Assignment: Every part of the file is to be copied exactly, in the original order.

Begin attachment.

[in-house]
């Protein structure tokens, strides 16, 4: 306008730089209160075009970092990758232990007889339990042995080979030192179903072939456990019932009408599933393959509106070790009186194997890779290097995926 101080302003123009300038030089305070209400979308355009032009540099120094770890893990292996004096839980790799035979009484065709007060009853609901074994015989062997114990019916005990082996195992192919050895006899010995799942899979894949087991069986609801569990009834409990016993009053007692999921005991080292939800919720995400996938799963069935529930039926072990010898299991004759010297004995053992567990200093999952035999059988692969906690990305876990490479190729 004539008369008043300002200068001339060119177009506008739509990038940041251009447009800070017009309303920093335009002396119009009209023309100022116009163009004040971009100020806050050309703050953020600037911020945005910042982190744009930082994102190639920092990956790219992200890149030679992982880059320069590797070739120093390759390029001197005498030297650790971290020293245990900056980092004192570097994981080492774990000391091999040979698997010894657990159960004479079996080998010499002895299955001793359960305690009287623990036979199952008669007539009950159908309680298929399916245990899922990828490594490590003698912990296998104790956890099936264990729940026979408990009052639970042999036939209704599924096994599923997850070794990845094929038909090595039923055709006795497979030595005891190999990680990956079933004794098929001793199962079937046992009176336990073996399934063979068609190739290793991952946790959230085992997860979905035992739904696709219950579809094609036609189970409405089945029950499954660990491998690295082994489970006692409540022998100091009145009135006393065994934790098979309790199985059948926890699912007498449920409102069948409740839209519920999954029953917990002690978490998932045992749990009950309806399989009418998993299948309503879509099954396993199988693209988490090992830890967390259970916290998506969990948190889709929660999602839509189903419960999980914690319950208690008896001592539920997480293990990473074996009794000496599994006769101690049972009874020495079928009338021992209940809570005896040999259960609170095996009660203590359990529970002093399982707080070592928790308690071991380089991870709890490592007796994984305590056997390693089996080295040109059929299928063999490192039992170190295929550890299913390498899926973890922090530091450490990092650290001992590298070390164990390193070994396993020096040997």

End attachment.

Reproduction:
[in-house]
């Protein structure tokens, strides 16, 4: 306008730089209160075009970092990758232990007889339990042995080979030192179903072939456990019932009408599933393959509106070790009186194997890779290097995926 101080302003123009300038030089305070209400979308355009032009540099120094770890893990292996004096839980790799035979009484065709007060009853609901074994015989062997114990019916005990082996195992192919050895006899010995799942899979894949087991069986609801569990009834409990016993009053007692999921005991080292939800919720995400996938799963069935529930039926072990010898299991004759010297004995053992567990200093999952035999059988692969906690990305876990490479190729 004539008369008043300002200068001339060119177009506008739509990038940041251009447009800070017009309303920093335009002396119009009209023309100022116009163009004040971009100020806050050309703050953020600037911020945005910042982190744009930082994102190639920092990956790219992200890149030679992982880059320069590797070739120093390759390029001197005498030297650790971290020293245990900056980092004192570097994981080492774990000391091999040979698997010894657990159960004479079996080998010499002895299955001793359960305690009287623990036979199952008669007539009950159908309680298929399916245990899922990828490594490590003698912990296998104790956890099936264990729940026979408990009052639970042999036939209704599924096994599923997850070794990845094929038909090595039923055709006795497979030595005891190999990680990956079933004794098929001793199962079937046992009176336990073996399934063979068609190739290793991952946790959230085992997860979905035992739904696709219950579809094609036609189970409405089945029950499954660990491998690295082994489970006692409540022998100091009145009135006393065994934790098979309790199985059948926890699912007498449920409102069948409740839209519920999954029953917990002690978490998932045992749990009950309806399989009418998993299948309503879509099954396993199988693209988490090992830890967390259970916290998506969990948190889709929660999602839509189903419960999980914690319950208690008896001592539920997480293990990473074996009794000496599994006769101690049972009874020495079928009338021992209940809570005896040999259960609170095996009660203590359990529970002093399982707080070592928790308690071991380089991870709890490592007796994984305590056997390693089996080295040109059929299928063999490192039992170190295929550890299913390498899926973890922090530091450490990092650290001992590298070390164990390193070994396993020096040997």